Every human being has something unique and important to offer while they are alive. It is up to each one of us to figure out what that is and to have the courage to pursue it. If we don’t, it’s lost forever.
In our culture, we spend a lot of time getting education and training on skills to help us earn a living. However, we don’t get much help when it comes to building a life. We lack training on important life skills and are often left wondering, “What in the heck is my special gift and how do I find that out?”
I hear time and again from colleagues–very talented and experienced professionals mind you–that they need such life skills. They bemoan the fact that they don’t have them and have little idea where to turn to start discerning answers for themselves.
What it takes to get started building life-skills is a curiosity about yourself and a willingness to believe you are worth being curious about, which I assure you is true.
Begin by asking yourself some key questions: What is important to me? What is not important to me? What makes me happy? What does not make me happy? What am I trying to achieve? What am I willing not to achieve? Another important clue is honing in on what makes you enthusiastic.
But one of the most effective ways to get a clue on the direction you should take your life is to inquire, “Who am I jealous of?” Without filtering, without discounting what comes to mind, write it down. The more unfiltered the better, because that is likely the most real answer.
You’re likely be thinking to yourself, “Why would I intentionally want to make myself feel jealous? Jealousy is not a fun emotion.” Instead of thinking about jealousy as an emotion with a negative connotation, consider the possibility of what that jealousy means. On a deep, fundamental level, the person you’re jealous of can be an indication of where you want your life to go.
There are a few stipulations of course to uncovering your gifts through your jealousy evaluation. If you are jealous of a particular person because of their wealth, fame, age, or beauty, then you need to dig deeper.
Researchers have found that there are two different kinds of envy: Malicious and benign. Malicious envy causes individuals to have destructive feelings against themselves or others. But we’re aiming for benign envy, which can motivate you to improve yourself. How you’ll know that you have hit benign jealousy is if you find yourself feeling uncomfortable or even confused why that person came to mind. This uneasiness is a sign that you’re onto something.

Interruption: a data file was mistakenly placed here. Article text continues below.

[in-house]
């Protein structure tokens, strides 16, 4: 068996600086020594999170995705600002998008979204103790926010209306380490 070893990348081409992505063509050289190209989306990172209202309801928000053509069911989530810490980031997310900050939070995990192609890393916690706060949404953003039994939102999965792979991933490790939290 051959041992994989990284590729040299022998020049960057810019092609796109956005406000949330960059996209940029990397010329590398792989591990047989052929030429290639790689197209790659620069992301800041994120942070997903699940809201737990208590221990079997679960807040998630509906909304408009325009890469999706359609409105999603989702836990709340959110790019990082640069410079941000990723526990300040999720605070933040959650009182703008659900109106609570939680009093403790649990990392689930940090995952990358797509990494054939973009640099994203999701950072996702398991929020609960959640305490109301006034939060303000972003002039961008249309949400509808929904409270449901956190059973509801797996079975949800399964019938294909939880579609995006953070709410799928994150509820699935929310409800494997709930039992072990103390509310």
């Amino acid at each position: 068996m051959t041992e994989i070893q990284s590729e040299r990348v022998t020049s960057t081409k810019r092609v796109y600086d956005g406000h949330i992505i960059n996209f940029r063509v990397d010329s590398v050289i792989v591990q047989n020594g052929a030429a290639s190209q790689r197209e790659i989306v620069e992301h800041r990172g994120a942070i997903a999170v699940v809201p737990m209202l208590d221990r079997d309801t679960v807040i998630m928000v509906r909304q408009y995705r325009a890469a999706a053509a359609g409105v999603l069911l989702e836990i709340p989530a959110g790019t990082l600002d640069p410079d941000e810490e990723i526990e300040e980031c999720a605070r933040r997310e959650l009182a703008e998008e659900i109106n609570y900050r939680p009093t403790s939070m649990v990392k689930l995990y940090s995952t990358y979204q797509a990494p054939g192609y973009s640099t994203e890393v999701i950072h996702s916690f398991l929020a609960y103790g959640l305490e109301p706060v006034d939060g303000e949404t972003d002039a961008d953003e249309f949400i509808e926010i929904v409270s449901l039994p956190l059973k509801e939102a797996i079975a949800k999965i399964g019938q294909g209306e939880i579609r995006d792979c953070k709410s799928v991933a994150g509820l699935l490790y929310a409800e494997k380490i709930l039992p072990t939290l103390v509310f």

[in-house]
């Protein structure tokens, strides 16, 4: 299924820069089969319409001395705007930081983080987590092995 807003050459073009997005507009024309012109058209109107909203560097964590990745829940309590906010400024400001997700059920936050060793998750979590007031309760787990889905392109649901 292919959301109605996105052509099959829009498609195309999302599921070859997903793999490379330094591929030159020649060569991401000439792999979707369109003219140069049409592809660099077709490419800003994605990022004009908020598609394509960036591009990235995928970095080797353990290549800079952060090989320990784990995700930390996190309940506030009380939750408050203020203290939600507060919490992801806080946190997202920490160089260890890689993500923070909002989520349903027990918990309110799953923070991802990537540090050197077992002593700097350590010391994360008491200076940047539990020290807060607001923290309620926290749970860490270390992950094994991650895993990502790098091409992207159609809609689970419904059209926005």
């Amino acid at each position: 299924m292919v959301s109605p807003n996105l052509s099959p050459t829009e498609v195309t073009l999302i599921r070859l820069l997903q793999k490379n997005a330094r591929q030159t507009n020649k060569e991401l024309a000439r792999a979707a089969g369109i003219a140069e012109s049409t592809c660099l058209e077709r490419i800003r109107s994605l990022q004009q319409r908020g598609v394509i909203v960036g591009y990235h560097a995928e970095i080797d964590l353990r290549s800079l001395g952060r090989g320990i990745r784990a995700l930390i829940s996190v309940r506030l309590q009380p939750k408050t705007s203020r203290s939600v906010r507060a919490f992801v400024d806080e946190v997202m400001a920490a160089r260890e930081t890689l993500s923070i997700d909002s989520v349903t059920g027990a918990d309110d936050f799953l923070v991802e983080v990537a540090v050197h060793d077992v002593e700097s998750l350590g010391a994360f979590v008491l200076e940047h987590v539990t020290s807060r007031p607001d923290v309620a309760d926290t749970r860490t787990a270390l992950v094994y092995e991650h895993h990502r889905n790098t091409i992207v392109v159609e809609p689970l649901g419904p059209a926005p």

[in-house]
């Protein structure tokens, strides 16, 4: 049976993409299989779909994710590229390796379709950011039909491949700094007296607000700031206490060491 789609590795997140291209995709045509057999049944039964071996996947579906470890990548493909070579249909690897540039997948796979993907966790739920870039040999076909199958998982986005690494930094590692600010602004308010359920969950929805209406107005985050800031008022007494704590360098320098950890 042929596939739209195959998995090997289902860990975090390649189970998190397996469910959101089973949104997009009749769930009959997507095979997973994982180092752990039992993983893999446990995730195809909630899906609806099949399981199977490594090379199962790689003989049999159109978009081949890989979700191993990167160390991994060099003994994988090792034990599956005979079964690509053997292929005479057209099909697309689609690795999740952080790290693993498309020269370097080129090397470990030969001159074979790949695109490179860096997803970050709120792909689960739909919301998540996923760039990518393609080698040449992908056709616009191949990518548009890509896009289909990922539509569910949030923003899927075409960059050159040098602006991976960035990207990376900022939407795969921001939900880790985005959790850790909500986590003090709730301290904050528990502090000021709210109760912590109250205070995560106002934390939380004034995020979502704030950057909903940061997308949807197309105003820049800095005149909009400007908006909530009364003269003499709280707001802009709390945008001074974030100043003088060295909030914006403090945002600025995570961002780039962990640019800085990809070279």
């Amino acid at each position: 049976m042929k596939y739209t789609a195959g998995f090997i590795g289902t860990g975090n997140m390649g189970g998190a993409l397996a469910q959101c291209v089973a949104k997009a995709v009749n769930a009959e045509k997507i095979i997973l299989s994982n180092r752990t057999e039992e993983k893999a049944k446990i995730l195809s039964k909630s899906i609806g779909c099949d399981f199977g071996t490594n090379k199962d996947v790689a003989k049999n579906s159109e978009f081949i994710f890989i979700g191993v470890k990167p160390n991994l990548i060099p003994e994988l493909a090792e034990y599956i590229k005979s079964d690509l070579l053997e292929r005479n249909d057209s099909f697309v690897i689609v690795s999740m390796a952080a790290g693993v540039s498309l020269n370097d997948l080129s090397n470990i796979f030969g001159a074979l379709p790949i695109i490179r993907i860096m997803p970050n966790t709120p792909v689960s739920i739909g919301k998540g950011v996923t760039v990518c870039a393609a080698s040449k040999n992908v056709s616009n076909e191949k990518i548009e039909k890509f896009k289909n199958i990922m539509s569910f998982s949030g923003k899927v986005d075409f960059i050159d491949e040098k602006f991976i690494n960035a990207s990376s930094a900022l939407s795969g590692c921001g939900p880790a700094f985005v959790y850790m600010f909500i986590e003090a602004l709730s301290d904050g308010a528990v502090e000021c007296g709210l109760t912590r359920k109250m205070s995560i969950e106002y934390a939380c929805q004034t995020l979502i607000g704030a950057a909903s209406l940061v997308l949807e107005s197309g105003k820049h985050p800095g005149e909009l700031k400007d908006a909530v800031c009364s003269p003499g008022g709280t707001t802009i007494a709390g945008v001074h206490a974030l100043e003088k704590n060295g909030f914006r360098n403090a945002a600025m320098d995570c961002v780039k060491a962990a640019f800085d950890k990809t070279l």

Once you have your person in mind, it’s time to do some research. For example, when I set out to discover whom I was jealous of, the first person that came to mind was Gandhi. This made me pretty darn uncomfortable, mostly because I was afraid of what it would tell me about my life and what might be asked of me (by me) if I looked into this further. And would I have to wear the robe?
I knew so very little about him, so I decided to find out if there was anything to this jealous emotion by reading more about Gandhi. The more I dove in, the more uncomfortable I felt. That is, until I read his quote: “If you think you can separate faith and politics, you don’t understand faith.”
This idea perfectly embodied the reason why I launched a startup: to build a company based on my beliefs, even at the risk of being rejected or misunderstood. Channeling Gandhi, my quote then would be, “If you think you can leave your beliefs at the door of your business, then you don’t understand beliefs.”
One of the surest ways to unhappiness is to live separate from your beliefs. While I’m still exploring here, it has helped me realize I am not alone in wanting to make things better in my little corner of the world. And I can practice courage in living this daily, like Gandhi did.
Oftentimes our gifts go undiscovered and unclaimed for fear of rejection, embarrassment, or being misunderstood. In order to discover your gifts, sometimes it takes stepping outside of your comfort zone and taking a deeper look at who on an unconscious level you want to emulate.
Ask yourself this simple question: who am I jealous of? These simple words can lead your mind in a direction that your truest self wants to take. The journey may be uncomfortable and irrational, but it will make sense on a gut and heart level. Stick it out. See what unfolds as the next step in your career and your life.
—Sara Gates is CEO and founder of Wisegate. She is on a personal mission to bring transparency to the Information Technology (IT) industry and give professionals a powerful voice in their own industry. Prior to starting Wisegate, a personal IT advisory service, Sara served as an executive with Sun Microsystems, Waveset Technologies, Microsoft and several start-ups.